• Garner, when playing for the Oakland A's when he got the club's 10,000th hit.

John Mayberry (#16)

I got this signed in person in 2008. John started his career with the Houston Astros and was purchased by the Toronto Blue Jays from the Kansas City Royals. He hit over 20 HR's 8 times and over 30 twice in his career. On Aug 5/1977, he hit for the cycle (single, double, triple, HR) and finished his career in 1982 after being traded to the New York Yankees. He had 255 career homeruns and finished with a batting average of .253. He was an All-Star twice and was 2nd in American League MVP voting in 1975.

Wrapper and Gum

Here is one of the old wrappers from this set. No word on how old the gum is..

Mark Fidrych (#115)

This was signed in person at the Toronto All-Star Fan Fest in 1991. What I remember best about this, is that after I got this card signed and a few others, I needed to use the washroom. After I finished, and was washing my hands, Fidrych comes running in. He did his business, and then left without washing his hands. I thought it was pretty funny. This card differs from it's 1977 Topps counterpart by not having the A.L. ALL-STAR banner and Topps All-Star Rookie Cup on the card. Mark was Rookie of the Year in 1976 when he won 19 games. Fidrych also captured the imagination of fans with his antics on the field. He would crouch down on the pitcher's mound and fix cleat marks, what became known as "manicuring the mound", talk to himself, talk to the ball, aim the ball like a dart, strut around the mound after every out, and throw back balls that "had hits in them," insisting they be removed from the game. Mark Fidrych also was known for shaking everyone's hands after a game. Fidrych tore the cartilage in his knee fooling around in the outfield during spring training in 1977. He picked up where he left off after his return from the injury, but about six weeks after his return, during a game against Baltimore, he felt his arm just, in his words, "go dead." It was a torn rotator cuff, but it would not be diagnosed until 1985. Fidrych pitched his last MLB game on October 1, 1980 in Toronto, going five innings and giving up four earned runs, while picking up the win in a 11-7 Tigers victory which was televised in Detroit. At the end of the 1981 season, Detroit gave Fidrych his outright release and he signed as a free agent with the Boston Red Sox, playing for one of their minor league teams. However, his torn rotator cuff, still undiagnosed and untreated, never healed. At age 29, he was forced to retire. He passed away in 2009 as the result of an unfortunate farm equipment accident on his farm.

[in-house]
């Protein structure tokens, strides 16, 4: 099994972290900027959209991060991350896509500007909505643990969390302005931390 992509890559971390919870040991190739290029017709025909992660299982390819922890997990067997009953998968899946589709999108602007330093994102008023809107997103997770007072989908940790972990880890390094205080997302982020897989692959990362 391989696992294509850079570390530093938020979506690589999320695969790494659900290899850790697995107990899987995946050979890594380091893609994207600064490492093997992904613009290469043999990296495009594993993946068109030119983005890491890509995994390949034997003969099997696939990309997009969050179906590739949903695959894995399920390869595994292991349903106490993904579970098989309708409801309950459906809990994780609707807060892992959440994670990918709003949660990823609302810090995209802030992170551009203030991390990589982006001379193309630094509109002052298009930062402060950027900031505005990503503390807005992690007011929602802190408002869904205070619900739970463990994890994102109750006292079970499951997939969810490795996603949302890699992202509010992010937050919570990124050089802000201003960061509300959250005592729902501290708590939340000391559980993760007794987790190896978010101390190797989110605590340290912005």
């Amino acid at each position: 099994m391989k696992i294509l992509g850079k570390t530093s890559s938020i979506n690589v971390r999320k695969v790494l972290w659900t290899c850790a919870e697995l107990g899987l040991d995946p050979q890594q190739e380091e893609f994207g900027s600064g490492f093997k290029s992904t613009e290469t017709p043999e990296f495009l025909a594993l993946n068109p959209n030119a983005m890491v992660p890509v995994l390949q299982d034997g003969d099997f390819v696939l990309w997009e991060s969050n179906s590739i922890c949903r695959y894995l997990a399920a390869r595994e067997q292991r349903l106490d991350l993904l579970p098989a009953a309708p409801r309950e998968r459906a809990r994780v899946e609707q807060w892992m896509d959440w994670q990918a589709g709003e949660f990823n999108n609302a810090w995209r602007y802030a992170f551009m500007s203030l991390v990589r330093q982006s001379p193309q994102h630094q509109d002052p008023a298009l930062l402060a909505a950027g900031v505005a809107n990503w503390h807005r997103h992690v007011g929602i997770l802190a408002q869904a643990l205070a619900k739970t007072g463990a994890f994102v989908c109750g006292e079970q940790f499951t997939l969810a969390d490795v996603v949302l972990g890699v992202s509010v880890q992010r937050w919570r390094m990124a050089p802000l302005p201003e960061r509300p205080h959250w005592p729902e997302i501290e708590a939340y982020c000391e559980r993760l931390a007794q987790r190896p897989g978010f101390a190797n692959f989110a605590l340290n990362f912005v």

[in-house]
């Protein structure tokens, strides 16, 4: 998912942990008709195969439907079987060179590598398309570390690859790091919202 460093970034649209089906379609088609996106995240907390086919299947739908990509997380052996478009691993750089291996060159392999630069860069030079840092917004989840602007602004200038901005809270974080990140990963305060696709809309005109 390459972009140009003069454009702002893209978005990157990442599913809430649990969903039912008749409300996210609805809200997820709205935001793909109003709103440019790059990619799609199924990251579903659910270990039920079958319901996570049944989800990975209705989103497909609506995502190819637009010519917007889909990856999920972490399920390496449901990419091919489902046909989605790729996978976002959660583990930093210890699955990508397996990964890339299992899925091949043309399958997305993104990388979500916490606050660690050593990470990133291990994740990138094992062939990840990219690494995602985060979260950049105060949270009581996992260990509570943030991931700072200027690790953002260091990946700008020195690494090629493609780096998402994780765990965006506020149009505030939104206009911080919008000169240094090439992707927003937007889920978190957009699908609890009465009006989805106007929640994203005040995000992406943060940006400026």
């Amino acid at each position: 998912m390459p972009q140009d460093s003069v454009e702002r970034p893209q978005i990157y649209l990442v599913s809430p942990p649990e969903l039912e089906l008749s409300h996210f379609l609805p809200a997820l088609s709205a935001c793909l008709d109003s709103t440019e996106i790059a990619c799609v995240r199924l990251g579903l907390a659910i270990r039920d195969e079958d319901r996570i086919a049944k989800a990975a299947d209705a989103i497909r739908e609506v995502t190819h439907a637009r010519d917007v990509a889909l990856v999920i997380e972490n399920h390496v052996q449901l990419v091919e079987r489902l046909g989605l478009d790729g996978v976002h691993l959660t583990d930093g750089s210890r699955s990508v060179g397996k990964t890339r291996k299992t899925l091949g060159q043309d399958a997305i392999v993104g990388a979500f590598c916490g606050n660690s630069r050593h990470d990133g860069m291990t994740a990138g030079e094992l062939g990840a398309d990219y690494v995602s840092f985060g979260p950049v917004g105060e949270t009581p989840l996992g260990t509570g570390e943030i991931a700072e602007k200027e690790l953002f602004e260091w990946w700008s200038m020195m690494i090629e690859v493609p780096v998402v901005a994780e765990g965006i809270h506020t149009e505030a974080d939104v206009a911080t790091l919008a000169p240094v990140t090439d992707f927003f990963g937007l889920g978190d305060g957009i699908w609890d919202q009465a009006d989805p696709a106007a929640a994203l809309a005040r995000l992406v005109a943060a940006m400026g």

ERA Leaders (#7)

I received this card autographed in the mail from Mark Fidrych, shortly before he passed on.His ERA in 1976, which is the theme of this card was 2.34